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Wednesday, February 24, 2021

Documentary screening of ‘No Mas Bebes’ tells story of forced sterilization in 1960s Los Angeles

Latinas forced to be sterilized during labor in Los Angeles 40 to 50 years ago sparked passionate discussion in the Great Hall on March 23 on the need for women to make informed decisions on their reproductive health.

In celebration of Women’s History Month, a documentary screening of ‘No Mas Bebes’ was organized by Sheryl Nomelli, assistant professor of History and the student group Blatigenous, which is a progressive social justice group on campus who focuses on minorities.

The film chronicles the court case of Madrigal v. Quilligan in which 10 Latino women argued they were coerced into signing paperwork, often in a language they did not speak, that unwittingly resulted in their tubes being tied while receiving cesarean sections at Los Angeles County+USC Medical Center in the 1960s and ‘70s. Doctors made the decision for them that they as a community were reproducing at too high of a rate and should not have more children, according to the documentary.

“Minority groups are targeted because they are seen as people who are takers in society, rather than people who give back,” Nomelli said.

In the book ‘Eugenic Nation: Faults and Frontiers of Better Breeding in Modern America’ author Alexandra Stern writes that nearly a third of all involuntary sterilizations in the United States from 1909 to 1979 occurred in California. This is in part because the procedures were funded by federal agencies beginning in 1909 and it was used as a means of birth control for the poor and to reduce strain on the state’s budget, according to Stern.

In the panel discussion that followed the movie, audience members opened up about their own experiences. Scarleth Barragan, a Nursing major, said her husband recommended that she have tubal ligation while she suffered through two days of labor with her second child.

“My doctor told him, this is not the time for her to decide that. Why don’t I tie yours,” Barragan said.

Barragan followed her doctor’s advice but said her husband responded “I cannot do that because I will lose my manhood.” She went on that women need to know that they are in charge of their own bodies, their rights and that they matter.

“I have a daughter,” Barragan said.  “I don’t want her to ever think that she is less important than anyone else. We need to make sure that that message gets across so we can all have equal opportunities.”

English major Erika Garnier spoke of her fight with cancer and having a hysterectomy without being properly informed by doctors on her condition or options. In tears, she said she had it out of fear and did not fully think it through.

“I regret having a hysterectomy when I think back to it now,” Garnier said. “I didn’t give myself the chance to really make a proper decision and I regret that. I don’t have any children and I always wanted to have them”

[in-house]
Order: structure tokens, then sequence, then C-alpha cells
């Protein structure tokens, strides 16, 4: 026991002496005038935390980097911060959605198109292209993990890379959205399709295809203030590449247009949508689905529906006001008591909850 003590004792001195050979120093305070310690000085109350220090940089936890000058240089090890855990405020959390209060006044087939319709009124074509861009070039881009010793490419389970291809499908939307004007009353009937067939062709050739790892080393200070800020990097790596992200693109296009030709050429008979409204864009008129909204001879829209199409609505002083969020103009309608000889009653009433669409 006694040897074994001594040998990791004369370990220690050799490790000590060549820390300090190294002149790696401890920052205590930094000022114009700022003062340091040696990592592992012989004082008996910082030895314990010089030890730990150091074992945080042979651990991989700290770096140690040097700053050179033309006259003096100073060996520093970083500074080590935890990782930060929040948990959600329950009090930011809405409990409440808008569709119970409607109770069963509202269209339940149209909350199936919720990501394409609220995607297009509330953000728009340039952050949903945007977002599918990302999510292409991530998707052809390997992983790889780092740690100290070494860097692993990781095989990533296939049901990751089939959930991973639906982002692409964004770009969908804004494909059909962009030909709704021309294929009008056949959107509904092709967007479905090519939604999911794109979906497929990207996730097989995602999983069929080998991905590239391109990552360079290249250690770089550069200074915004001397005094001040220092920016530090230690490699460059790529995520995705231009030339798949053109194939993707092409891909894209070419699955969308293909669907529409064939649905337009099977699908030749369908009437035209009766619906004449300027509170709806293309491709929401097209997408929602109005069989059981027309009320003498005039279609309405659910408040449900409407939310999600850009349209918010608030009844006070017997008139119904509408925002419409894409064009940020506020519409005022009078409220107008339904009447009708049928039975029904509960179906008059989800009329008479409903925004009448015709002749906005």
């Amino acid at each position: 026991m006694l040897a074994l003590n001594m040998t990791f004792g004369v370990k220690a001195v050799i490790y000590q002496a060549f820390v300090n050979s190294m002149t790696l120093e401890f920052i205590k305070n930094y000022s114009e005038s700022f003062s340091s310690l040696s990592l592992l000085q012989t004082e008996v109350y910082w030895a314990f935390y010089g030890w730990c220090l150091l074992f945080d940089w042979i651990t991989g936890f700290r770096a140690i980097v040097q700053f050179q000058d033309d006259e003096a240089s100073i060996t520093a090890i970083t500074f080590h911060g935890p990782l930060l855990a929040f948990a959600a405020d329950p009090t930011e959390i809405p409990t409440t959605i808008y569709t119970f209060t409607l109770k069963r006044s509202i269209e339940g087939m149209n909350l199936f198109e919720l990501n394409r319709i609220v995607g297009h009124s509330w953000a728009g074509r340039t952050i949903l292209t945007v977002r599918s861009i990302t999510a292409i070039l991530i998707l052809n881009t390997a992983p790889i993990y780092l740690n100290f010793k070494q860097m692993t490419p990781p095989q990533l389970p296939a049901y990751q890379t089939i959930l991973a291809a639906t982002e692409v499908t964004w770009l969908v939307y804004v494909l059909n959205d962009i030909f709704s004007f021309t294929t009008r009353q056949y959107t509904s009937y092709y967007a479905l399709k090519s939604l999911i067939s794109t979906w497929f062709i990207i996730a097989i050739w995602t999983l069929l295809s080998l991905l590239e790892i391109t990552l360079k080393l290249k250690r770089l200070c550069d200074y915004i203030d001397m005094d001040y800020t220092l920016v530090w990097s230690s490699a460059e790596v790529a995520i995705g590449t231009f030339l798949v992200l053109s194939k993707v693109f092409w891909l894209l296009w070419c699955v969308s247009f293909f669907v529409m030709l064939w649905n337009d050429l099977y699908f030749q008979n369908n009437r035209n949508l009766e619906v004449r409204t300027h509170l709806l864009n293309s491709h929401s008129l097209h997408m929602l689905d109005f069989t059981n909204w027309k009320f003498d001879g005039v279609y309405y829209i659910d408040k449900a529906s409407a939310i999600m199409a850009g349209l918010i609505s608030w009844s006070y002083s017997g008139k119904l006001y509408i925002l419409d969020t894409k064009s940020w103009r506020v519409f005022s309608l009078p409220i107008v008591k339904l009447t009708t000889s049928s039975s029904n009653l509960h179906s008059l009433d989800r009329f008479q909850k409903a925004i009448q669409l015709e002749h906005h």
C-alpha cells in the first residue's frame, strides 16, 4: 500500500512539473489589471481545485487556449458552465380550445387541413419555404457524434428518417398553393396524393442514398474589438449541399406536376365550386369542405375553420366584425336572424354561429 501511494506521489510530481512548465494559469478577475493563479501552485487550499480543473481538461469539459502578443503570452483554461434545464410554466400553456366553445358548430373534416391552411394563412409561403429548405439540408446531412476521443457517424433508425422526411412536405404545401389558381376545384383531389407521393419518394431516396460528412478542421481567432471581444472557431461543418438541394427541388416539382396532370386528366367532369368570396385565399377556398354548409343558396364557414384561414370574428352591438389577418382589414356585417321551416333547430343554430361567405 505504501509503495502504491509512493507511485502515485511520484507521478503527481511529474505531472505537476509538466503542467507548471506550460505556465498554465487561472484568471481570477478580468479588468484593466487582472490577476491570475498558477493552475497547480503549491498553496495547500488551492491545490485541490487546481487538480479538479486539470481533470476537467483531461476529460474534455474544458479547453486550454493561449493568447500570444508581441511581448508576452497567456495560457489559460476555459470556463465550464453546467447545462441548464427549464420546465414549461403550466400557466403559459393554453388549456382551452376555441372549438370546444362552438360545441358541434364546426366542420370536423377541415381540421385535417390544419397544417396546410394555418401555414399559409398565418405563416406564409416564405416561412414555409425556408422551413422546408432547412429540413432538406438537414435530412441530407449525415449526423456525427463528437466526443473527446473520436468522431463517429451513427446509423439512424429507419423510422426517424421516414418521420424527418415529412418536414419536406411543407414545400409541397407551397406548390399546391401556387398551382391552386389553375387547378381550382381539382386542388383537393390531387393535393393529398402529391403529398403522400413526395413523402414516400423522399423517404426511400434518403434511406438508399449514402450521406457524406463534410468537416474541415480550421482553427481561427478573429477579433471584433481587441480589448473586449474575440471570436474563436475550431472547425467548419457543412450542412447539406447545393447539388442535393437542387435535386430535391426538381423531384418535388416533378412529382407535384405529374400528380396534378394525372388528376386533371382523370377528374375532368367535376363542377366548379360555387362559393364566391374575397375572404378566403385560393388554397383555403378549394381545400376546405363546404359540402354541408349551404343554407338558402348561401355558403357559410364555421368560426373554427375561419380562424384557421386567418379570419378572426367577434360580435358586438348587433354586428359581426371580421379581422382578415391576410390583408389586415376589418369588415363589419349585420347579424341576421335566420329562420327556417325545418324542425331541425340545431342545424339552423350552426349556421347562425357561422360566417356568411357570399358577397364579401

Panelist Rene Parades, Public Health major and a member of Blatigenous, said it was a goal to shed light on minority women by showing ‘No Mas Bebes’.

“Instead of focusing on the typical portrayal of women in history as white women, [Blatigenous wanted to bring] different faces into it and talk about different communities of people who deserve the same kind of recognition and what they have been through,” Parades said.

The only male on the panelist, Joe Hernandez, International Development Studies, said as a Latino he was able to relate to the film.

“In Latino culture family is beyond anything,” Hernandez said. “Even when I’m down and out, I know I can go to my mom’s house and it brought up a lot of mixed emotions. In one particular scene you saw the son, and you saw as the mother was explaining to him [being sterilized], you could see it in his eyes, this rage, just this passion of how can you do this to my mother.“

Garnier said these stories of injustices on women of color and minorities in general need to be known by everybody. She believes they are suppressed because a lot of the white community does not view them as being important.

“I want to take a part of my life to take stories like this, and slavery and Native Americans, all these horrible things that were done, to make it a part of my life, to bring these stories to light,” Garnier said.

Nomelli echoed the need for people to be aware of the flaws of our past earlier in the discussion.

“Learning about our history is the first step in making sure we don’t repeat some of those mistakes,” Nomelli said.

The women did not win their case against the doctors at the LAC+USC Medical Center. Judge Jesse Curtis ruled that the doctors had their patient’s best interest in mind and that it was not objectionable for them to believe they were treating a perceived overpopulation problem, according to Stern. However, the case did result in changes including forms being made  available to patients in multiple languages.

In 1927 Buck v. Bell The Supreme Court ruled that permitting the sterilization of the unfit including the disabled did not violate due process in the 14th amendment of the Constitution. History Professor Brian Walsh said The Supreme Court has never overturned this case and since eugenics is not occurring in the United States anymore there will probably never be an opportunity to overturn it.

“It is very unsettling when you look at it because you think that can’t happen again,” Walsh said. “The door is still open. It is always something to bear in mind.”

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